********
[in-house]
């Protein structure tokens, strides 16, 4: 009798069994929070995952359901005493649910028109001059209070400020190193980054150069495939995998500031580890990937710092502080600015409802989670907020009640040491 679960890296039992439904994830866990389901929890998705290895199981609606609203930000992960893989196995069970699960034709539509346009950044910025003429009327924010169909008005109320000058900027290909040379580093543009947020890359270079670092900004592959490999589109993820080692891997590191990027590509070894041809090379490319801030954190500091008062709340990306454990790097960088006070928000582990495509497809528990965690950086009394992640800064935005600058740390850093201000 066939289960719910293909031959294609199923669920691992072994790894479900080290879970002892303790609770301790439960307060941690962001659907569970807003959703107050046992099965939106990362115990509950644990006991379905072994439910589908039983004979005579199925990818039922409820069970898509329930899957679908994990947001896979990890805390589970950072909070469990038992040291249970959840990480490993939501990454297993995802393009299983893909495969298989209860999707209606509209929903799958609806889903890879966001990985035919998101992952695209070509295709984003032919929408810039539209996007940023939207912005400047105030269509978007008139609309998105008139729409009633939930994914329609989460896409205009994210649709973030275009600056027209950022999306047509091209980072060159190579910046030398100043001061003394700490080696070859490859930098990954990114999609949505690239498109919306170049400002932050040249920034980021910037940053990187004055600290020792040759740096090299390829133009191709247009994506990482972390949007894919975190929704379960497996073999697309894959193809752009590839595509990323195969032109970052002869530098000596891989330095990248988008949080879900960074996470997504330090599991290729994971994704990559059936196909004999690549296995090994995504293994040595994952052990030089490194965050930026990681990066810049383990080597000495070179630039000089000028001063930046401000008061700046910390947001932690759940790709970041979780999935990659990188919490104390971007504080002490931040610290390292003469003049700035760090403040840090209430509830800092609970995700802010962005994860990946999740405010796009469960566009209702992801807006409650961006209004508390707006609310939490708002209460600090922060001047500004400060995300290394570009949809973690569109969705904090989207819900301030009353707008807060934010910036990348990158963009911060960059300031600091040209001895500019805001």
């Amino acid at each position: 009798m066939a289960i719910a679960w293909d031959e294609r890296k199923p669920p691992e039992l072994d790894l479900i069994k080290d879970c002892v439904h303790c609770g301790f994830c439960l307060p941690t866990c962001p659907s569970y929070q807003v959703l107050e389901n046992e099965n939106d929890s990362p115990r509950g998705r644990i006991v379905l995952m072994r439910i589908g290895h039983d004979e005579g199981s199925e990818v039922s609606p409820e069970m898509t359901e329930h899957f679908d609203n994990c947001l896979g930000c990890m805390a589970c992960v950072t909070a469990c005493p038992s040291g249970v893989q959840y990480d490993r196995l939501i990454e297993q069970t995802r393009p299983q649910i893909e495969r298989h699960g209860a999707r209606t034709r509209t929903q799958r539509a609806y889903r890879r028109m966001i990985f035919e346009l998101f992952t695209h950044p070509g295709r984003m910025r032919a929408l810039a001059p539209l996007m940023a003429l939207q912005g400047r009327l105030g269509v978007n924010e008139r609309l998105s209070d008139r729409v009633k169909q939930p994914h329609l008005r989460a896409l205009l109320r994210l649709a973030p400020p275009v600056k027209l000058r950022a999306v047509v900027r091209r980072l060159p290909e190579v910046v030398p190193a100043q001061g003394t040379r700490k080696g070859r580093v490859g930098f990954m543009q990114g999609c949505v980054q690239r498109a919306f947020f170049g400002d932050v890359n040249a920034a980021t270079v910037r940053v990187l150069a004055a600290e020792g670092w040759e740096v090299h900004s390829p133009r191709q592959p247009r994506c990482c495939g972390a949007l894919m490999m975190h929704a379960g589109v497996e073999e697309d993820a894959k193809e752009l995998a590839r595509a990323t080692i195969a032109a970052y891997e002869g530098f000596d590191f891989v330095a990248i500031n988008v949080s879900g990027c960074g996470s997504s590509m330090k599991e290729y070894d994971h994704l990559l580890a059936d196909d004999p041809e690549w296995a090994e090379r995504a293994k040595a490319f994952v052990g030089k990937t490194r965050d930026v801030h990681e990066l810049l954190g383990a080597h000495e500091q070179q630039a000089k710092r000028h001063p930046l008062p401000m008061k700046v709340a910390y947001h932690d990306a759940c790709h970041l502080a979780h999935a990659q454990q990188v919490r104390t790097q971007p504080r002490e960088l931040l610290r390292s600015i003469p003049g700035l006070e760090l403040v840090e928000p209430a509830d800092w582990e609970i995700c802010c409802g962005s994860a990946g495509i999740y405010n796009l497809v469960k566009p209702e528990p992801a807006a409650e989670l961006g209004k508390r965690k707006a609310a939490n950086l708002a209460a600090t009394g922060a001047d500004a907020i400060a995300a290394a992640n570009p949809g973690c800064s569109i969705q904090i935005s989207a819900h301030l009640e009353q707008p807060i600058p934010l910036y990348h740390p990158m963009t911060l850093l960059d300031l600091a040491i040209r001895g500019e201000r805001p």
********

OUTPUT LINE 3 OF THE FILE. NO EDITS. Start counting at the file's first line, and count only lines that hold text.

């Amino acid at each position: 009798m066939a289960i719910a679960w293909d031959e294609r890296k199923p669920p691992e039992l072994d790894l479900i069994k080290d879970c002892v439904h303790c609770g301790f994830c439960l307060p941690t866990c962001p659907s569970y929070q807003v959703l107050e389901n046992e099965n939106d929890s990362p115990r509950g998705r644990i006991v379905l995952m072994r439910i589908g290895h039983d004979e005579g199981s199925e990818v039922s609606p409820e069970m898509t359901e329930h899957f679908d609203n994990c947001l896979g930000c990890m805390a589970c992960v950072t909070a469990c005493p038992s040291g249970v893989q959840y990480d490993r196995l939501i990454e297993q069970t995802r393009p299983q649910i893909e495969r298989h699960g209860a999707r209606t034709r509209t929903q799958r539509a609806y889903r890879r028109m966001i990985f035919e346009l998101f992952t695209h950044p070509g295709r984003m910025r032919a929408l810039a001059p539209l996007m940023a003429l939207q912005g400047r009327l105030g269509v978007n924010e008139r609309l998105s209070d008139r729409v009633k169909q939930p994914h329609l008005r989460a896409l205009l109320r994210l649709a973030p400020p275009v600056k027209l000058r950022a999306v047509v900027r091209r980072l060159p290909e190579v910046v030398p190193a100043q001061g003394t040379r700490k080696g070859r580093v490859g930098f990954m543009q990114g999609c949505v980054q690239r498109a919306f947020f170049g400002d932050v890359n040249a920034a980021t270079v910037r940053v990187l150069a004055a600290e020792g670092w040759e740096v090299h900004s390829p133009r191709q592959p247009r994506c990482c495939g972390a949007l894919m490999m975190h929704a379960g589109v497996e073999e697309d993820a894959k193809e752009l995998a590839r595509a990323t080692i195969a032109a970052y891997e002869g530098f000596d590191f891989v330095a990248i500031n988008v949080s879900g990027c960074g996470s997504s590509m330090k599991e290729y070894d994971h994704l990559l580890a059936d196909d004999p041809e690549w296995a090994e090379r995504a293994k040595a490319f994952v052990g030089k990937t490194r965050d930026v801030h990681e990066l810049l954190g383990a080597h000495e500091q070179q630039a000089k710092r000028h001063p930046l008062p401000m008061k700046v709340a910390y947001h932690d990306a759940c790709h970041l502080a979780h999935a990659q454990q990188v919490r104390t790097q971007p504080r002490e960088l931040l610290r390292s600015i003469p003049g700035l006070e760090l403040v840090e928000p209430a509830d800092w582990e609970i995700c802010c409802g962005s994860a990946g495509i999740y405010n796009l497809v469960k566009p209702e528990p992801a807006a409650e989670l961006g209004k508390r965690k707006a609310a939490n950086l708002a209460a600090t009394g922060a001047d500004a907020i400060a995300a290394a992640n570009p949809g973690c800064s569109i969705q904090i935005s989207a819900h301030l009640e009353q707008p807060i600058p934010l910036y990348h740390p990158m963009t911060l850093l960059d300031l600091a040491i040209r001895g500019e201000r805001p």